Robert Goldstein joined Las Vegas Sands a quarter-century ago and worked his way up to become the right-hand man of billionaire founder Sheldon Adelson, helping to turn the company into the world’s largest casino operator with a market capitalization of $50 billion. “The biggest thing I learned from Sheldon was if you have a vision and a commitment to something and you go after it, then you go after it wholeheartedly, not half-heartedly,” Goldstein said in a Zoom interview from Las Vegas this month. “The way you make a lot of money is to see something clearly, and then don’t think about it. Invest heavily and be committed to it. Have a vision and fulfill it. A lot of people see things and don’t do anything about it.”
After the legendary Adelson’s death at age 87 in January from complications related to treatment for lymphoma, Goldstein – now chairman and CEO — is now bringing that decisive spirit to the company himself. In March, Las Vegas Sands announced the sale of its Las Vegas properties including its landmark Venetian Resort and Sands Expo and Convention Center for $6.25 billion to affiliates of Apollo Global Management. “It wasn’t a bet against Las Vegas. It’s a bet on better opportunity for the capital and deployment of the capital,” he said.
So where’s Goldstein looking to apply that capital and vigor? “We’re very focused on Asia,” he said. In a statement in March, Goldstein called the area “the backbone” of the company. The Asia-Pacific region in the past two decades has become one of the world’s top creators of new wealth; it accounted for more 40% of the record 2,755 members of the 2021 Forbes Billionaires List unveiled last week, surpassing the U.S. and Europe each. In particular, Goldstein sees a lot of promise in Macao. “We think Macao and Asia will offer us out-sized returns.”
In the here and now, Asia is still battling Covid-19. Tourist travel into Macao is difficult for foreigners, as with Singapore. Yet mainland China, a main source of tourists for Macao that has kept the pandemic under control, will quicken its vaccination pace in the coming months, giving the company and the region an even bigger boost that it already has, Goldstein believes. Underscoring the country’s recovery, China yesterday reported a 18% jump in GDP in the first quarter from a year earlier. Tourism to Singapore, where Las Vegas Sands also has investments, will take longer to recover because it relies on airline travel as its main entry point, he said. Goldstein hasn’t been to either Macao or Singapore in more than a year.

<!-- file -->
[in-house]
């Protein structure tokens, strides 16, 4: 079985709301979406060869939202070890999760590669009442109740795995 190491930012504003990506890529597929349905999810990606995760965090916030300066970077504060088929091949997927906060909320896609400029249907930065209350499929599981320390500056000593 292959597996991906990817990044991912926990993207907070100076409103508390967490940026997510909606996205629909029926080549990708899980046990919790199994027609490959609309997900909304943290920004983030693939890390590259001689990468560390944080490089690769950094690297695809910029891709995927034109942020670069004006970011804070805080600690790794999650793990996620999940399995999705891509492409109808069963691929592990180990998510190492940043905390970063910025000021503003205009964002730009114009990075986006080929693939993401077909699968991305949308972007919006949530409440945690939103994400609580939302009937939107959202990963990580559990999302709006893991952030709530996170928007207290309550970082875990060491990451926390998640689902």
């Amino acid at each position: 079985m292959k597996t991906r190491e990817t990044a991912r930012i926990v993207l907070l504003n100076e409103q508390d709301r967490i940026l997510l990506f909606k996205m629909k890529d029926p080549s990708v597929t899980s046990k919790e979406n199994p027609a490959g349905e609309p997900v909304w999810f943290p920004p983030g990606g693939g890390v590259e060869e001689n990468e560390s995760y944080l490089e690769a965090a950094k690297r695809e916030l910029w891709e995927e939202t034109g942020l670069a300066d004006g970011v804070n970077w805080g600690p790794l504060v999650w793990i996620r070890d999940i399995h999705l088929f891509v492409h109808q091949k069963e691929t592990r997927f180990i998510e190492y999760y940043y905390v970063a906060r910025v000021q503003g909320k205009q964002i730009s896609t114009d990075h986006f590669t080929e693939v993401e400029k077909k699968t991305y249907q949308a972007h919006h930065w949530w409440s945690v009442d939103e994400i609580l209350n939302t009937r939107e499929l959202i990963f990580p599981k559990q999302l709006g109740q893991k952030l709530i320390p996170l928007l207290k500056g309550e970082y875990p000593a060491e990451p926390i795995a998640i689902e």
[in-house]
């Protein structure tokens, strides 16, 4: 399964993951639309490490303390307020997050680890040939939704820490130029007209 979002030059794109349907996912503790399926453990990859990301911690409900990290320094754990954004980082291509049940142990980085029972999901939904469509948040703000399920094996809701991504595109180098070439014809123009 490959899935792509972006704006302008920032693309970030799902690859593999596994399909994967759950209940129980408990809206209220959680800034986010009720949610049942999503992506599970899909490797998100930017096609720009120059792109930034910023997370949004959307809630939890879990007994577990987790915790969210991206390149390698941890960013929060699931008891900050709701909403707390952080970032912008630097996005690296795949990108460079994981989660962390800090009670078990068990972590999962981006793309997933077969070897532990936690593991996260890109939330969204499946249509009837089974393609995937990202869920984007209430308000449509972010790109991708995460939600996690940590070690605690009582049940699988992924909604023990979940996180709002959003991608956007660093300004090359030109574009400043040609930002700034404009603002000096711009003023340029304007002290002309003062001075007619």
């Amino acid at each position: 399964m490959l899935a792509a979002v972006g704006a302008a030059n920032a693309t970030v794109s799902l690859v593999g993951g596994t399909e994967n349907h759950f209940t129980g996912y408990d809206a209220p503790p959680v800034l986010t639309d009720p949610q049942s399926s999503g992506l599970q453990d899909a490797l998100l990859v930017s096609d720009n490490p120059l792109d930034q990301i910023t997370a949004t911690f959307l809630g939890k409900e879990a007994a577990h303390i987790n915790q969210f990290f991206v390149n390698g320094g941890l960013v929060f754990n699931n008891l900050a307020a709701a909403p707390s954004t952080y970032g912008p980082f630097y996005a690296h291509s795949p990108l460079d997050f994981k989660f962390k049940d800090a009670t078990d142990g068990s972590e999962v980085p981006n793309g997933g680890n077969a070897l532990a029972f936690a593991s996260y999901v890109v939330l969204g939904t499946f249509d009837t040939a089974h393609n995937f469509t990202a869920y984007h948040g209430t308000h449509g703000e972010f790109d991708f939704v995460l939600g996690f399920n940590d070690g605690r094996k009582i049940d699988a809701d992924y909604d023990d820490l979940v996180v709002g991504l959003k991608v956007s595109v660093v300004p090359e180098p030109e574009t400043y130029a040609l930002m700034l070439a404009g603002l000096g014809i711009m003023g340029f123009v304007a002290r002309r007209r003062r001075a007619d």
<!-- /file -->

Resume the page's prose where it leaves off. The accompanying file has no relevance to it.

Investors appear bullish on the stock and recovery. On Thursday, Las Vegas Sands closed at $61.27, rebounding from under $40 a year ago. “We anticipate a healthy and swift fundamental uplift in Macao” when visa and tourism obstacles ease, Deutsche Bank said in a brokerage report last month that put a $73 price target on the stock. Trip.com, China’s largest online travel service, backed up that optimism about Macao in a report this week, saying bookings there from the mainland were running ahead of last year. (See post here.) Macao is currently the only outbound destination where mainland Chinese residents are not required to perform a 14-day quarantine on arrival and on their return, Trip.com said.
Adelson, born to immigrant parents and raised in a poor section of Boston, showed early entrepreneurial flair as a hawker of newspapers on a street corner as a teen. He had early success in the computer trade show business, founded Las Vegas Sands in 1988, and turned the company into one of the world’s largest convention hosts and pioneer of the “MICE” (meetings, incentives, conferences and exhibitions) business. Adelson expanded overseas by opening the Sands Macao in 2004; today, Las Vegas Sands boasts the largest portfolio of properties on Macao’s Cotai Strip including the Venetian Macao, the Plaza and the Four Seasons Hotel Macao, Sands Cotai Central and the Parisian Macao. It’s one of six businesses to have a casino license in Macao, along with MGM Resorts, Wynn Resorts, Melco Resorts, Galaxy Entertainment and SJM Holdings. Las Vegas Sands’ Macao business spinoff, Sands China, raised $2.5 billion in an IPO and listed at the Hong Kong Stock Exchange in 2009. Next, Adelson moved more deeply into Asia with the opening of the Marina Bay Sands in Singapore in 2010. Earlier, Adelson was feted with a Malcom S. Forbes Lifetime Achievement Award in 2007. In 2019, Las Vegas Sands’ profit climbed to $2.7 billion from $2.4 billion from a year earlier, and expansion was on the horizon with a newly announced $3.3 billion increased investment in Singapore.
Then Covid-19 hit. For 2020, the company had red ink of $1.7 billion. And this year, the Sands lost Adelson. His fortune was passed on to his wife, Miriam Adelson, 75, an Israel-born doctor focused on drug addiction. The two were big donors to Donald Trump. Miriam has a fortune worth $37.7 billion today on the Forbes
Real-Time Billionaires List.